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Nepal: 'Govt should value the lives of its citizens' - National mourning over Pokhara plane crash fatalities
02:42

Nepal: 'Govt should value the lives of its citizens' - National mourning over Pokhara plane crash fatalities

Nepal, Kathmandu
January 17, 2023 at 09:30 GMT +00:00 · Published

Kathmandu residents expressed their concerns about the government and the state of the aviation industry on Tuesday, a day of national mourning following the Pokhara plane crash at the weekend.

"Government should value the lives of its citizens, and thus, the aeroplanes which are old and have reached their expiration dates should be removed," said one local, Ruby Khan. "They need to protect citizens."

Footage shows Tribhuvan International Airport, where many of the bodies were flown for postmortem and identification, as well as the buildings housing the office of the prime minister, communication and sport ministries located in the area.

The Yeti airlines flight from Kathmandu crashed near Pokhara airport on Sunday, with 72 people on board. At least 69 are confirmed dead, while officials also believe the three missing were also killed.

"The condition of Nepal’s transportation and aviation industry is quite poor," claimed a student, Nirga Navin. "They should make infrastructures like the satellite system more powerful. Engineers need to examine and improve the state of aeroplanes before using them. <…> Strong laws should be made and implemented for its reformation."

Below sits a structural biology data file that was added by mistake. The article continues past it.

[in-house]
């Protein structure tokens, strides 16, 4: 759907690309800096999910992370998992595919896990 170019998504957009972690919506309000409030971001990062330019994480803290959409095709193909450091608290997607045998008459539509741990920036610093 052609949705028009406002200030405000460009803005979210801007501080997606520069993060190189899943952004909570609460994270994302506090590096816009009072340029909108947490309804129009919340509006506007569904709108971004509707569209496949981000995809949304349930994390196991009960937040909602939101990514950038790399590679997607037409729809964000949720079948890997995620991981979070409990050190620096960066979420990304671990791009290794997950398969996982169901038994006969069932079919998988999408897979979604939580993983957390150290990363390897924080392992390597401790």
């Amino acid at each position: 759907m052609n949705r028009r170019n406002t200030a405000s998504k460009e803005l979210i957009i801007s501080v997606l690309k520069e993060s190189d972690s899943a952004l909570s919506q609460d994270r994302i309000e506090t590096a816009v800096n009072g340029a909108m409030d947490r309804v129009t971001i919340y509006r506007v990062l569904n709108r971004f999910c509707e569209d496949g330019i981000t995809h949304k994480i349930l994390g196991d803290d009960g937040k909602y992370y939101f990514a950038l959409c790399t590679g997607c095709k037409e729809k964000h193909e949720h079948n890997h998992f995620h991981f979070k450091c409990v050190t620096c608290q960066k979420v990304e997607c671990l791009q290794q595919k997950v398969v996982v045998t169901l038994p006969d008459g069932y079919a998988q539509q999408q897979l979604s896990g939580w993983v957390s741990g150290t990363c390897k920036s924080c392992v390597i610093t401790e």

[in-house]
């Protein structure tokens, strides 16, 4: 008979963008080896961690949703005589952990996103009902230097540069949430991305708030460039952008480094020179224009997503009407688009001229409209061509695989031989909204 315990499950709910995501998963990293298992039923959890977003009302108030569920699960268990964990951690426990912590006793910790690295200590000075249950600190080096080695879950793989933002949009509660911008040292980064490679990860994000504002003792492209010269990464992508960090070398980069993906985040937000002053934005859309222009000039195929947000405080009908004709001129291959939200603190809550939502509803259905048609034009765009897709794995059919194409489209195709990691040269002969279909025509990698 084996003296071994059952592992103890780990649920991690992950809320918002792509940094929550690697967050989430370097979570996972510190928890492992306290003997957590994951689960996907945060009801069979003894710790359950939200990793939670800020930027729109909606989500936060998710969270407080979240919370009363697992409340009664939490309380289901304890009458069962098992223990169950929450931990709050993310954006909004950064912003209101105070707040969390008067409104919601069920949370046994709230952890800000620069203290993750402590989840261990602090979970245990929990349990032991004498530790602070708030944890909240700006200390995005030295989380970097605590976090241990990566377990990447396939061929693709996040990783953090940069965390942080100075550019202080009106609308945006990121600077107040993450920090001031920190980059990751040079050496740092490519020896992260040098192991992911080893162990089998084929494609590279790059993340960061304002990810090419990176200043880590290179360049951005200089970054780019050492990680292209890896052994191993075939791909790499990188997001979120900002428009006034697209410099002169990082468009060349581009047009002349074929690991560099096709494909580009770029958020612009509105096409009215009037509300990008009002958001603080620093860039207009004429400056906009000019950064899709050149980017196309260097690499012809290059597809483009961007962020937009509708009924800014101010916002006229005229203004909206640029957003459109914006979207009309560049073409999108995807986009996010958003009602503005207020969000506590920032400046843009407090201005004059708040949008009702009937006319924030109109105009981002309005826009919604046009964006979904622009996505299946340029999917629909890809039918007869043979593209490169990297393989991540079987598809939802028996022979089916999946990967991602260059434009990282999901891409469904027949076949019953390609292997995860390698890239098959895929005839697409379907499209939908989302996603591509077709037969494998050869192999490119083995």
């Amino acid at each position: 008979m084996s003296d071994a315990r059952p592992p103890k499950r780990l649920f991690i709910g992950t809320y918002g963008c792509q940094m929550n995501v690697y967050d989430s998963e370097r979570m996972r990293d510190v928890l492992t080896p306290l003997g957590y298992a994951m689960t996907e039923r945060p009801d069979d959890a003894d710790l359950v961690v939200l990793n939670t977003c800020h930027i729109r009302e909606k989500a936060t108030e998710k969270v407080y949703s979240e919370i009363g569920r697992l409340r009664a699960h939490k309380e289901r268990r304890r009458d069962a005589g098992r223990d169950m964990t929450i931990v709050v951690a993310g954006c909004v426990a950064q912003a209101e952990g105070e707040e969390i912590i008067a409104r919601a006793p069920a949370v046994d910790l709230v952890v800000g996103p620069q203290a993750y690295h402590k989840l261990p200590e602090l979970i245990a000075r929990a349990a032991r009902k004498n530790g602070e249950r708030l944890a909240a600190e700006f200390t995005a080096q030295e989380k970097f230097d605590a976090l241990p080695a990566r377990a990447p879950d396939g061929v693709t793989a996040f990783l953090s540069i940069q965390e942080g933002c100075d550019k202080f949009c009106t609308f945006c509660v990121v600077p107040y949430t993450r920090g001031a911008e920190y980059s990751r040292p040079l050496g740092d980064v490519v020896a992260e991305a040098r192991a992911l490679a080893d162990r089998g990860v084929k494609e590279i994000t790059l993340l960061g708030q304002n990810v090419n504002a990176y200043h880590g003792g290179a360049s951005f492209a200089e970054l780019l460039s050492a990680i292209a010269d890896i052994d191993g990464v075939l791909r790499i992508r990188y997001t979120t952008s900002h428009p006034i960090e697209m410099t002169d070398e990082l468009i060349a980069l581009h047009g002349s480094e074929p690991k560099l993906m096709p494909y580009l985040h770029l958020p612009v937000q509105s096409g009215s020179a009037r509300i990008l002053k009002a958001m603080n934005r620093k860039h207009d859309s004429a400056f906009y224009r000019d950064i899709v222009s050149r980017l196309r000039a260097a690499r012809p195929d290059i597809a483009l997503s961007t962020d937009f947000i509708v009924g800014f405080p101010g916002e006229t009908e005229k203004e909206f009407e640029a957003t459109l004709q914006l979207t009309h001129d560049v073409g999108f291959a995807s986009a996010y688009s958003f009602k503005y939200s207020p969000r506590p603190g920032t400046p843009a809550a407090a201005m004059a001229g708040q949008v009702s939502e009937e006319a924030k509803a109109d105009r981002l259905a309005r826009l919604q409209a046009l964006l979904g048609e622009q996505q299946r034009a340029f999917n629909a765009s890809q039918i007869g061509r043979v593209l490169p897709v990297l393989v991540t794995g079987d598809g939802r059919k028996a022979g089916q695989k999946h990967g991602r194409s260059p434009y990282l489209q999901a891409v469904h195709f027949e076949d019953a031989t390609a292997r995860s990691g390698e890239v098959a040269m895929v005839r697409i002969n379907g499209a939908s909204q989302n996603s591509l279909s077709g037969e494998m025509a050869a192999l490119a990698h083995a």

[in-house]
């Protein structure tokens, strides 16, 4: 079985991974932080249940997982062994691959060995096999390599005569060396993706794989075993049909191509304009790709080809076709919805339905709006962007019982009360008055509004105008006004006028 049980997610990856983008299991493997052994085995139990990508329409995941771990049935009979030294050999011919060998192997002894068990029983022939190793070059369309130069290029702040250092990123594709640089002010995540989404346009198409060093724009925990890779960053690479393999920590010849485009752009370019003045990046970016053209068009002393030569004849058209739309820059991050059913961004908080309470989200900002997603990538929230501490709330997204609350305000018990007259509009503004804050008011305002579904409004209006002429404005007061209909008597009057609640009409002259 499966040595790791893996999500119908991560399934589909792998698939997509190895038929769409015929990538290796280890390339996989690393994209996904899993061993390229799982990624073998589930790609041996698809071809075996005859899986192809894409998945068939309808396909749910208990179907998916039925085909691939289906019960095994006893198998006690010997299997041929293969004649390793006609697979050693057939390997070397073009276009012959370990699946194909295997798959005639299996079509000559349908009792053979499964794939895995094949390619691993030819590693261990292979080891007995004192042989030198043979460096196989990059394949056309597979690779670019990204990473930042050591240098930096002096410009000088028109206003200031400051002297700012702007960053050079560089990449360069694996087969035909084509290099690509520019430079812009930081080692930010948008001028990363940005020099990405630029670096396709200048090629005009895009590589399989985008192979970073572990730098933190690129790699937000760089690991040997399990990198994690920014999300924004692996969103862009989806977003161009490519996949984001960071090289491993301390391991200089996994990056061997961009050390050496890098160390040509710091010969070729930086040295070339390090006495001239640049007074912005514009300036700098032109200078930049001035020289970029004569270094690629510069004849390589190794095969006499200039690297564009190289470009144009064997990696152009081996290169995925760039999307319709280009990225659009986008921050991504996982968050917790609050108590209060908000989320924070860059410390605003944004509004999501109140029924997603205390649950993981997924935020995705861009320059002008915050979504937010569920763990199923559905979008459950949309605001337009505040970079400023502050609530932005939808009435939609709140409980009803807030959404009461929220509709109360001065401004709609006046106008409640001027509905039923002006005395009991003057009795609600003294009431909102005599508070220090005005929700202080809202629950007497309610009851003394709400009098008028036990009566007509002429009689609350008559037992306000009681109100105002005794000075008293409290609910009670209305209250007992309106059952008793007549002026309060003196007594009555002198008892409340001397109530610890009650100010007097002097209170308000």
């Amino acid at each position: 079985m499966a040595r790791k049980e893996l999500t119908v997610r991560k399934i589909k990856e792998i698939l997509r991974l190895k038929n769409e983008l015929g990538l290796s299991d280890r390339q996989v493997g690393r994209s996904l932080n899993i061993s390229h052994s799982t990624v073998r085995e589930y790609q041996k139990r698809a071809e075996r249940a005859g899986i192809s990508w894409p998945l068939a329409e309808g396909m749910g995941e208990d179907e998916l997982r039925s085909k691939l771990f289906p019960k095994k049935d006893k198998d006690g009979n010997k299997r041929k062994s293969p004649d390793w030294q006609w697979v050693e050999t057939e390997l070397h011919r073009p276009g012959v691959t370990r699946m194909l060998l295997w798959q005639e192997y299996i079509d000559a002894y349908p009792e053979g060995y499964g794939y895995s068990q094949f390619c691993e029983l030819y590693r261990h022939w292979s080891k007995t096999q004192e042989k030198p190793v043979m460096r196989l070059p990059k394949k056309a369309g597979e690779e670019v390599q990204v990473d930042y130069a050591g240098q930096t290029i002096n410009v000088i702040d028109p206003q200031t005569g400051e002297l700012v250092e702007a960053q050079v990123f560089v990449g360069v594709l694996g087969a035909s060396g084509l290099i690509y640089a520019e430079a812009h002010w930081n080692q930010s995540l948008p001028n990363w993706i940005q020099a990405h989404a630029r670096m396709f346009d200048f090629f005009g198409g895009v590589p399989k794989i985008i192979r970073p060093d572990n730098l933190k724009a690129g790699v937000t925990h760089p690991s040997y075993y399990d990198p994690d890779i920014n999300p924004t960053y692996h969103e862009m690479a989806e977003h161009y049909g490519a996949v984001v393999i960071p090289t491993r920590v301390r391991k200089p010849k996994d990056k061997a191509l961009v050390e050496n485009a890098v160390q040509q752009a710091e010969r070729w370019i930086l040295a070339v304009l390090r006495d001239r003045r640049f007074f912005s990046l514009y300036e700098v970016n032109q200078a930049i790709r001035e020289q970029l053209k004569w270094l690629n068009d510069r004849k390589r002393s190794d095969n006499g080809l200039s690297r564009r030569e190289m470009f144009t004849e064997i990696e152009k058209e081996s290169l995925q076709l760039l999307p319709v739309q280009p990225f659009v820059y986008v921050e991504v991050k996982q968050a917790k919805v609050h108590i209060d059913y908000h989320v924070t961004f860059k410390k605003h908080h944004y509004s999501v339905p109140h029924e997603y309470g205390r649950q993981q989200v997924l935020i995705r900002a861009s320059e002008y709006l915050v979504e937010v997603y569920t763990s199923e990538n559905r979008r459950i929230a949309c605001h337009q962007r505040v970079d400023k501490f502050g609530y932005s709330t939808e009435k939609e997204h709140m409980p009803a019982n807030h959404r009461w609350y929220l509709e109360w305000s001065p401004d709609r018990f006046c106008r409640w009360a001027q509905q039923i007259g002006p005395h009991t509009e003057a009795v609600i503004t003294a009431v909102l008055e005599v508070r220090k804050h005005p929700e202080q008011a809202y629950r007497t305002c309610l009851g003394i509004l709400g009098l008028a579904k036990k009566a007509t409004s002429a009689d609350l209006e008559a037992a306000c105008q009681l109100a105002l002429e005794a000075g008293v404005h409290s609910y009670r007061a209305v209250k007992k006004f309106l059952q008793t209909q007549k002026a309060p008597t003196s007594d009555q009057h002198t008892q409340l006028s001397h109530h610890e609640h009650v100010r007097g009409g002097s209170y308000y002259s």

Another local, Ramesh Gautam, agreed: "Nepal should look into these technicalities (of the aviation industry) and upgrade its aviation technologies."

According to the authorities, 53 passengers were Nepalese, with those from India, Russia, Korea, the UK, Australia, Argentina and France.

The cause of the tragedy remains unknown, although media reports state that investigators have recovered voice and flight data recorders.

Nepal: 'Govt should value the lives of its citizens' - National mourning over Pokhara plane crash fatalities
02:42
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Kathmandu residents expressed their concerns about the government and the state of the aviation industry on Tuesday, a day of national mourning following the Pokhara plane crash at the weekend.

"Government should value the lives of its citizens, and thus, the aeroplanes which are old and have reached their expiration dates should be removed," said one local, Ruby Khan. "They need to protect citizens."

Footage shows Tribhuvan International Airport, where many of the bodies were flown for postmortem and identification, as well as the buildings housing the office of the prime minister, communication and sport ministries located in the area.

The Yeti airlines flight from Kathmandu crashed near Pokhara airport on Sunday, with 72 people on board. At least 69 are confirmed dead, while officials also believe the three missing were also killed.

"The condition of Nepal’s transportation and aviation industry is quite poor," claimed a student, Nirga Navin. "They should make infrastructures like the satellite system more powerful. Engineers need to examine and improve the state of aeroplanes before using them. <…> Strong laws should be made and implemented for its reformation."

Another local, Ramesh Gautam, agreed: "Nepal should look into these technicalities (of the aviation industry) and upgrade its aviation technologies."

According to the authorities, 53 passengers were Nepalese, with those from India, Russia, Korea, the UK, Australia, Argentina and France.

The cause of the tragedy remains unknown, although media reports state that investigators have recovered voice and flight data recorders.